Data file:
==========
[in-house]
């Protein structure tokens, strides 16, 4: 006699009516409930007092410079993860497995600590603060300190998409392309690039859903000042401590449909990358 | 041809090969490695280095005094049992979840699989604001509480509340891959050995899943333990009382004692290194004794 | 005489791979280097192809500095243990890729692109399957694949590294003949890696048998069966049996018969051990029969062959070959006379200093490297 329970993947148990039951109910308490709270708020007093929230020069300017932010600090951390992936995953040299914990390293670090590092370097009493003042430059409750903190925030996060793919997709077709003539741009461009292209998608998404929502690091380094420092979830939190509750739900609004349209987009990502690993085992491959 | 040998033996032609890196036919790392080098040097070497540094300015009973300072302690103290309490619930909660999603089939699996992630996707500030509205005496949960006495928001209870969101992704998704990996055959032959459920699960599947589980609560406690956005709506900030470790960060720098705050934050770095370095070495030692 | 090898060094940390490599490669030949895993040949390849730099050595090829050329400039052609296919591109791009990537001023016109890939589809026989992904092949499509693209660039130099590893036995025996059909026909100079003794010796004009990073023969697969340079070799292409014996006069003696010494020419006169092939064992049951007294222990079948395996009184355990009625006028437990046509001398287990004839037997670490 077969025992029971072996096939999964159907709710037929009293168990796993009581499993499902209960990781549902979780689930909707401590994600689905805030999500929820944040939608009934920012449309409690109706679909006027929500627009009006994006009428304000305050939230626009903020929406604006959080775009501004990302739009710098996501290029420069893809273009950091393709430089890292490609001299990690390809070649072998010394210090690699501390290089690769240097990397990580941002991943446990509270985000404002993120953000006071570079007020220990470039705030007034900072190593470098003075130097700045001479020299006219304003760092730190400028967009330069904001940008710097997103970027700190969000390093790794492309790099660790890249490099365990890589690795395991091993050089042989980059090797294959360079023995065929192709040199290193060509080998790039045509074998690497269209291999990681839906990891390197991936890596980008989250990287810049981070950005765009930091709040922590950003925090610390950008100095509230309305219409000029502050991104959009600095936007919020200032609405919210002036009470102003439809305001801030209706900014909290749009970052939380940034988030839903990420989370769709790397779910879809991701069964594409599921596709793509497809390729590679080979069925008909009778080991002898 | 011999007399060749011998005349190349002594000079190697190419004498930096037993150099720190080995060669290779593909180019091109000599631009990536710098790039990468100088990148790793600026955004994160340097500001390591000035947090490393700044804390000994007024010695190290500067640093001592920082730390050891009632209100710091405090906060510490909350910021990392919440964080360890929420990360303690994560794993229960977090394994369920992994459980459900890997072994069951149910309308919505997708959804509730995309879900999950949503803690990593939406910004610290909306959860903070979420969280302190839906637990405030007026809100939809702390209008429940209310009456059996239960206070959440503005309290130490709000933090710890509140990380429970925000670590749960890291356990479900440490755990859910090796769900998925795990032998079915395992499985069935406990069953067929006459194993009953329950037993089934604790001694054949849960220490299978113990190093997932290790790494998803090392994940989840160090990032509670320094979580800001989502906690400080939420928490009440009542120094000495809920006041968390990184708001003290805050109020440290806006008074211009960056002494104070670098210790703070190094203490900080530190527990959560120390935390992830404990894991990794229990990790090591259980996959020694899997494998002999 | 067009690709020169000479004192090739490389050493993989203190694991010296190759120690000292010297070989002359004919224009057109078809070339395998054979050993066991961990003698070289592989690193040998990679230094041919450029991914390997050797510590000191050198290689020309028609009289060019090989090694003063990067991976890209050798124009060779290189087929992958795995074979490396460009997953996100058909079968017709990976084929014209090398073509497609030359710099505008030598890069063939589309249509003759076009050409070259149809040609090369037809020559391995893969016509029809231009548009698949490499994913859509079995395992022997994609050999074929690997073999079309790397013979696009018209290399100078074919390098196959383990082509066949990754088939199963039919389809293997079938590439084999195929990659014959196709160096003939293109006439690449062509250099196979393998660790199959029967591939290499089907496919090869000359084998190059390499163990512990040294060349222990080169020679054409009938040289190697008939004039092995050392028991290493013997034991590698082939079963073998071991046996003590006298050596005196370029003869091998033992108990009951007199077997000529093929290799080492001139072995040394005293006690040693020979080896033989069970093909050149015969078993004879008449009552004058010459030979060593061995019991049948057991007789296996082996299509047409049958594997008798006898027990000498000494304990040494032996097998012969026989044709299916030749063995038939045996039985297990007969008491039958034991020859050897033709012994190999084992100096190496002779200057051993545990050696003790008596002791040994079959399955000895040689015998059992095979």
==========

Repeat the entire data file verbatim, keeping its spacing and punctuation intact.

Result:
[in-house]
């Protein structure tokens, strides 16, 4: 006699009516409930007092410079993860497995600590603060300190998409392309690039859903000042401590449909990358 | 041809090969490695280095005094049992979840699989604001509480509340891959050995899943333990009382004692290194004794 | 005489791979280097192809500095243990890729692109399957694949590294003949890696048998069966049996018969051990029969062959070959006379200093490297 329970993947148990039951109910308490709270708020007093929230020069300017932010600090951390992936995953040299914990390293670090590092370097009493003042430059409750903190925030996060793919997709077709003539741009461009292209998608998404929502690091380094420092979830939190509750739900609004349209987009990502690993085992491959 | 040998033996032609890196036919790392080098040097070497540094300015009973300072302690103290309490619930909660999603089939699996992630996707500030509205005496949960006495928001209870969101992704998704990996055959032959459920699960599947589980609560406690956005709506900030470790960060720098705050934050770095370095070495030692 | 090898060094940390490599490669030949895993040949390849730099050595090829050329400039052609296919591109791009990537001023016109890939589809026989992904092949499509693209660039130099590893036995025996059909026909100079003794010796004009990073023969697969340079070799292409014996006069003696010494020419006169092939064992049951007294222990079948395996009184355990009625006028437990046509001398287990004839037997670490 077969025992029971072996096939999964159907709710037929009293168990796993009581499993499902209960990781549902979780689930909707401590994600689905805030999500929820944040939608009934920012449309409690109706679909006027929500627009009006994006009428304000305050939230626009903020929406604006959080775009501004990302739009710098996501290029420069893809273009950091393709430089890292490609001299990690390809070649072998010394210090690699501390290089690769240097990397990580941002991943446990509270985000404002993120953000006071570079007020220990470039705030007034900072190593470098003075130097700045001479020299006219304003760092730190400028967009330069904001940008710097997103970027700190969000390093790794492309790099660790890249490099365990890589690795395991091993050089042989980059090797294959360079023995065929192709040199290193060509080998790039045509074998690497269209291999990681839906990891390197991936890596980008989250990287810049981070950005765009930091709040922590950003925090610390950008100095509230309305219409000029502050991104959009600095936007919020200032609405919210002036009470102003439809305001801030209706900014909290749009970052939380940034988030839903990420989370769709790397779910879809991701069964594409599921596709793509497809390729590679080979069925008909009778080991002898 | 011999007399060749011998005349190349002594000079190697190419004498930096037993150099720190080995060669290779593909180019091109000599631009990536710098790039990468100088990148790793600026955004994160340097500001390591000035947090490393700044804390000994007024010695190290500067640093001592920082730390050891009632209100710091405090906060510490909350910021990392919440964080360890929420990360303690994560794993229960977090394994369920992994459980459900890997072994069951149910309308919505997708959804509730995309879900999950949503803690990593939406910004610290909306959860903070979420969280302190839906637990405030007026809100939809702390209008429940209310009456059996239960206070959440503005309290130490709000933090710890509140990380429970925000670590749960890291356990479900440490755990859910090796769900998925795990032998079915395992499985069935406990069953067929006459194993009953329950037993089934604790001694054949849960220490299978113990190093997932290790790494998803090392994940989840160090990032509670320094979580800001989502906690400080939420928490009440009542120094000495809920006041968390990184708001003290805050109020440290806006008074211009960056002494104070670098210790703070190094203490900080530190527990959560120390935390992830404990894991990794229990990790090591259980996959020694899997494998002999 | 067009690709020169000479004192090739490389050493993989203190694991010296190759120690000292010297070989002359004919224009057109078809070339395998054979050993066991961990003698070289592989690193040998990679230094041919450029991914390997050797510590000191050198290689020309028609009289060019090989090694003063990067991976890209050798124009060779290189087929992958795995074979490396460009997953996100058909079968017709990976084929014209090398073509497609030359710099505008030598890069063939589309249509003759076009050409070259149809040609090369037809020559391995893969016509029809231009548009698949490499994913859509079995395992022997994609050999074929690997073999079309790397013979696009018209290399100078074919390098196959383990082509066949990754088939199963039919389809293997079938590439084999195929990659014959196709160096003939293109006439690449062509250099196979393998660790199959029967591939290499089907496919090869000359084998190059390499163990512990040294060349222990080169020679054409009938040289190697008939004039092995050392028991290493013997034991590698082939079963073998071991046996003590006298050596005196370029003869091998033992108990009951007199077997000529093929290799080492001139072995040394005293006690040693020979080896033989069970093909050149015969078993004879008449009552004058010459030979060593061995019991049948057991007789296996082996299509047409049958594997008798006898027990000498000494304990040494032996097998012969026989044709299916030749063995038939045996039985297990007969008491039958034991020859050897033709012994190999084992100096190496002779200057051993545990050696003790008596002791040994079959399955000895040689015998059992095979």